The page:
I teach differently.

Helen Weinstein resigned her teaching position rather than label a colleague a Communist. Photo circa 1945.

I rarely describe myself as a special education teacher. I do not describe my students as special education students.

I am a teacher who teaches differently. My students have autism. My students are children who think differently. This is what I believe. It is not a nice way of putting something unpleasant.

I find nothing unpleasant about my students. I find joy in all my students.

My students who have autism think differently and owing to that they need to be taught differently.

In looking at the graduation rates of children in the inner city it seems to me many other children should be taught differently.

Having autism will present barriers for some, but it will also present a springboard for others. My job as a teacher is to find out what my students can do and to help my students do those many things well.

Thinking differently has its challenges. In a society where you’re supposed to think, behave, and have the same desires as everyone else, to have a view of life that does not coincide with the general person can make school and life more challenging.

Some of my students do express their displeasure in louder and more physical ways than their typical peers, but their displeasure isn’t inappropriate. How can it be wrong to be unhappy about something that you are unhappy about? A person’s perspective can neither be right nor wrong, it simply is.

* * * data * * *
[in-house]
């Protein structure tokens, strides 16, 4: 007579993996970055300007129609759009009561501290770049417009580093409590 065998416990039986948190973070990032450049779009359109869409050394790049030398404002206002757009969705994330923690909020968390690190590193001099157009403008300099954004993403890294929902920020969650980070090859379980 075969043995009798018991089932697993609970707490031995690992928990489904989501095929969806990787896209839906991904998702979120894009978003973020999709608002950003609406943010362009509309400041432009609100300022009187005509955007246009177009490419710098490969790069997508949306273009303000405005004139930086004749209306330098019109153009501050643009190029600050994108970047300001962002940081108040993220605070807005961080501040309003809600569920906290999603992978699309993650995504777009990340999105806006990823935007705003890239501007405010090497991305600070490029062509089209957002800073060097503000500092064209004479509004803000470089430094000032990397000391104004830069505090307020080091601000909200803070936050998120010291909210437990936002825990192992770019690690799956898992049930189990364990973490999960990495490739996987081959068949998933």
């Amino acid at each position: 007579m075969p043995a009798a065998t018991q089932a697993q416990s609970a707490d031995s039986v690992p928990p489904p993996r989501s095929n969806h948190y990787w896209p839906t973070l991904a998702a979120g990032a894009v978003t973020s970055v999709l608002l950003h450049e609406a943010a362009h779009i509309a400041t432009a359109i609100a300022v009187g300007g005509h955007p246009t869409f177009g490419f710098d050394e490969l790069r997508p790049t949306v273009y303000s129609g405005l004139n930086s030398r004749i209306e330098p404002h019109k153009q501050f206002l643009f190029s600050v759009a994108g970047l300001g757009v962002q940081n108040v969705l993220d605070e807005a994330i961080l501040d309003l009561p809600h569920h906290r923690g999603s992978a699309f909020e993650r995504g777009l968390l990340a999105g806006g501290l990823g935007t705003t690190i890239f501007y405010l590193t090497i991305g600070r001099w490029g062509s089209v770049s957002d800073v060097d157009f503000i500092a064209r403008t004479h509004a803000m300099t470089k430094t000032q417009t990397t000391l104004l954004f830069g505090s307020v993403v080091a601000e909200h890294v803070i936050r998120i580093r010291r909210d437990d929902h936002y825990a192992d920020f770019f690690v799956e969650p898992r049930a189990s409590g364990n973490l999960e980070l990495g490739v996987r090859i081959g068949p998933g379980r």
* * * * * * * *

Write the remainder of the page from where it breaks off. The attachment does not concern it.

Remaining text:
How my students respond to being unhappy is often viewed as inappropriate, but to me nothing is 100% inappropriate. Who are we to judge? As teachers we don’t judge, we simply provide guidance to the various ways to get to the final destination, happiness.

There are actions that are inappropriate at a particular time or in a particular place.  Children’s ideas and thoughts must be valued, but we also need to inform them as to what is expected of them to succeed in a typical environment.

My students are capable of learning at the level of their typical peers. My students have critical thinking skills in language arts and in math. My students also are wonderful artists, often reworking illustrations I draw for them to make an idea more clear. My students aren’t just their behaviors. My students need to just be taught differently, so that their different perspective doesn’t take over their whole day and we can get on with things like fun, learning, and effectively communicating.

My goal as a teacher is to assist them in making their uniqueness work for them. This is the goal for most teachers.

Labels for children become stereotypes that close doors for children instead of opening them. It causes people to fear a child instead of embrace them. If you’re a child with high functioning autism the problem is not you, but the system that doesn’t embrace teaching or thinking differently.

School should not be efficient. Fast food is efficient.

School should be artful, creative, eye opening, and relaxing. School should be like a day spa.

In my class I tailor a specific learning experience for each child.

In my class I teach differently, because I teach children who think differently.

-Mrs. F

One Response to “I teach differently.”
  1. Anonymous says:

    Can you write a little bit more about HOW you accomplish this?

I would like to politely say

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